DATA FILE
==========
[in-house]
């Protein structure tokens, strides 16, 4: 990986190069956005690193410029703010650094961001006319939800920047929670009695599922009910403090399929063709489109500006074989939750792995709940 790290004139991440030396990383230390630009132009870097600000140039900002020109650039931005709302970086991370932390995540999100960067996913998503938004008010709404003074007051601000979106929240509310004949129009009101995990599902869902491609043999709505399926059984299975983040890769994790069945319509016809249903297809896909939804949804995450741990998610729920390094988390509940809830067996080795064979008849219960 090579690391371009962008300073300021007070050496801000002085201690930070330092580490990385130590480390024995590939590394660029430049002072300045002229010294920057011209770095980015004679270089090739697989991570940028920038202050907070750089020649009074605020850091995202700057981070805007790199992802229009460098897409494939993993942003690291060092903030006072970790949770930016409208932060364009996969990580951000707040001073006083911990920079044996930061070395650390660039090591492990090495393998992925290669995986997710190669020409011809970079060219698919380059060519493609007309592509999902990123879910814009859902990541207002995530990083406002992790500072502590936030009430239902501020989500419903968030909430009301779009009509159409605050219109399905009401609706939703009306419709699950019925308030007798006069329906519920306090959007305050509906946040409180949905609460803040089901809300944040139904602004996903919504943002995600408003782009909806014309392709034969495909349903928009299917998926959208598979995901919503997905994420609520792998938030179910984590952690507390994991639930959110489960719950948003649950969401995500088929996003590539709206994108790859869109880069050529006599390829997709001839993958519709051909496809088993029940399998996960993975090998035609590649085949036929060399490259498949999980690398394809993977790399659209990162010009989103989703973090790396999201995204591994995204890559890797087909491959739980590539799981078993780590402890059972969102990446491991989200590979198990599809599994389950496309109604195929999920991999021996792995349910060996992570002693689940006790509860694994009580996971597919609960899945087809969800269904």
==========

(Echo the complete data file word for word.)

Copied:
[in-house]
């Protein structure tokens, strides 16, 4: 990986190069956005690193410029703010650094961001006319939800920047929670009695599922009910403090399929063709489109500006074989939750792995709940 790290004139991440030396990383230390630009132009870097600000140039900002020109650039931005709302970086991370932390995540999100960067996913998503938004008010709404003074007051601000979106929240509310004949129009009101995990599902869902491609043999709505399926059984299975983040890769994790069945319509016809249903297809896909939804949804995450741990998610729920390094988390509940809830067996080795064979008849219960 090579690391371009962008300073300021007070050496801000002085201690930070330092580490990385130590480390024995590939590394660029430049002072300045002229010294920057011209770095980015004679270089090739697989991570940028920038202050907070750089020649009074605020850091995202700057981070805007790199992802229009460098897409494939993993942003690291060092903030006072970790949770930016409208932060364009996969990580951000707040001073006083911990920079044996930061070395650390660039090591492990090495393998992925290669995986997710190669020409011809970079060219698919380059060519493609007309592509999902990123879910814009859902990541207002995530990083406002992790500072502590936030009430239902501020989500419903968030909430009301779009009509159409605050219109399905009401609706939703009306419709699950019925308030007798006069329906519920306090959007305050509906946040409180949905609460803040089901809300944040139904602004996903919504943002995600408003782009909806014309392709034969495909349903928009299917998926959208598979995901919503997905994420609520792998938030179910984590952690507390994991639930959110489960719950948003649950969401995500088929996003590539709206994108790859869109880069050529006599390829997709001839993958519709051909496809088993029940399998996960993975090998035609590649085949036929060399490259498949999980690398394809993977790399659209990162010009989103989703973090790396999201995204591994995204890559890797087909491959739980590539799981078993780590402890059972969102990446491991989200590979198990599809599994389950496309109604195929999920991999021996792995349910060996992570002693689940006790509860694994009580996971597919609960899945087809969800269904």